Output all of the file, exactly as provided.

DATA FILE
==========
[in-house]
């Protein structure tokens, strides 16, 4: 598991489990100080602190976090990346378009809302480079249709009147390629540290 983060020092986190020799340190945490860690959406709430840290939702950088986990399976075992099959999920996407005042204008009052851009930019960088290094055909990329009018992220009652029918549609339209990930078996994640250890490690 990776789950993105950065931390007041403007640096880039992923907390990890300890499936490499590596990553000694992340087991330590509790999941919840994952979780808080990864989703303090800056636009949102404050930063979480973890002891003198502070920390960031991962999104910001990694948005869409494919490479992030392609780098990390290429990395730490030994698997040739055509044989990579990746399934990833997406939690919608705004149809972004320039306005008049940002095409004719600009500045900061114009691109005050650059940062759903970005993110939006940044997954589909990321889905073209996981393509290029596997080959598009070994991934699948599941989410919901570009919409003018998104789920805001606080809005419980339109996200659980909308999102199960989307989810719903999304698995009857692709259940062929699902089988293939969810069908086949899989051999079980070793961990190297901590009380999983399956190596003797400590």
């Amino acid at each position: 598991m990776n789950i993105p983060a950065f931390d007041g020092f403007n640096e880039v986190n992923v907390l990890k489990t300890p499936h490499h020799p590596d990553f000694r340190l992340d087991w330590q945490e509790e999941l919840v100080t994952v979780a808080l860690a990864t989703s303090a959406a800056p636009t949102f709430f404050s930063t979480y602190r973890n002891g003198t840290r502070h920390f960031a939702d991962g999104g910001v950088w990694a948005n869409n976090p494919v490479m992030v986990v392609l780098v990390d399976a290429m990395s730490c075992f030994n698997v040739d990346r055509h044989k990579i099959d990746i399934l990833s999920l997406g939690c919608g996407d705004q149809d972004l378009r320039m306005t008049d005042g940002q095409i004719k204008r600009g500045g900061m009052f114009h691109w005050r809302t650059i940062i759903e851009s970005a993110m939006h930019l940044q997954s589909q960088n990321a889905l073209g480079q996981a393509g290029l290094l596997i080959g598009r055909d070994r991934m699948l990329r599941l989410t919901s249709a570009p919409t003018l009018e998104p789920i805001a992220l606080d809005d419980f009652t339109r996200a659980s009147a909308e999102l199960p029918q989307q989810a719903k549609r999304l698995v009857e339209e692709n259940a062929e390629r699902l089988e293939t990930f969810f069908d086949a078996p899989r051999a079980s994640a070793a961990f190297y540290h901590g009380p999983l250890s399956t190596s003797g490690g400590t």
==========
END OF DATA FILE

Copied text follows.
[in-house]
């Protein structure tokens, strides 16, 4: 598991489990100080602190976090990346378009809302480079249709009147390629540290 983060020092986190020799340190945490860690959406709430840290939702950088986990399976075992099959999920996407005042204008009052851009930019960088290094055909990329009018992220009652029918549609339209990930078996994640250890490690 990776789950993105950065931390007041403007640096880039992923907390990890300890499936490499590596990553000694992340087991330590509790999941919840994952979780808080990864989703303090800056636009949102404050930063979480973890002891003198502070920390960031991962999104910001990694948005869409494919490479992030392609780098990390290429990395730490030994698997040739055509044989990579990746399934990833997406939690919608705004149809972004320039306005008049940002095409004719600009500045900061114009691109005050650059940062759903970005993110939006940044997954589909990321889905073209996981393509290029596997080959598009070994991934699948599941989410919901570009919409003018998104789920805001606080809005419980339109996200659980909308999102199960989307989810719903999304698995009857692709259940062929699902089988293939969810069908086949899989051999079980070793961990190297901590009380999983399956190596003797400590």
């Amino acid at each position: 598991m990776n789950i993105p983060a950065f931390d007041g020092f403007n640096e880039v986190n992923v907390l990890k489990t300890p499936h490499h020799p590596d990553f000694r340190l992340d087991w330590q945490e509790e999941l919840v100080t994952v979780a808080l860690a990864t989703s303090a959406a800056p636009t949102f709430f404050s930063t979480y602190r973890n002891g003198t840290r502070h920390f960031a939702d991962g999104g910001v950088w990694a948005n869409n976090p494919v490479m992030v986990v392609l780098v990390d399976a290429m990395s730490c075992f030994n698997v040739d990346r055509h044989k990579i099959d990746i399934l990833s999920l997406g939690c919608g996407d705004q149809d972004l378009r320039m306005t008049d005042g940002q095409i004719k204008r600009g500045g900061m009052f114009h691109w005050r809302t650059i940062i759903e851009s970005a993110m939006h930019l940044q997954s589909q960088n990321a889905l073209g480079q996981a393509g290029l290094l596997i080959g598009r055909d070994r991934m699948l990329r599941l989410t919901s249709a570009p919409t003018l009018e998104p789920i805001a992220l606080d809005d419980f009652t339109r996200a659980s009147a909308e999102l199960p029918q989307q989810a719903k549609r999304l698995v009857e339209e692709n259940a062929e390629r699902l089988e293939t990930f969810f069908d086949a078996p899989r051999a079980s994640a070793a961990f190297y540290h901590g009380p999983l250890s399956t190596s003797g490690g400590t």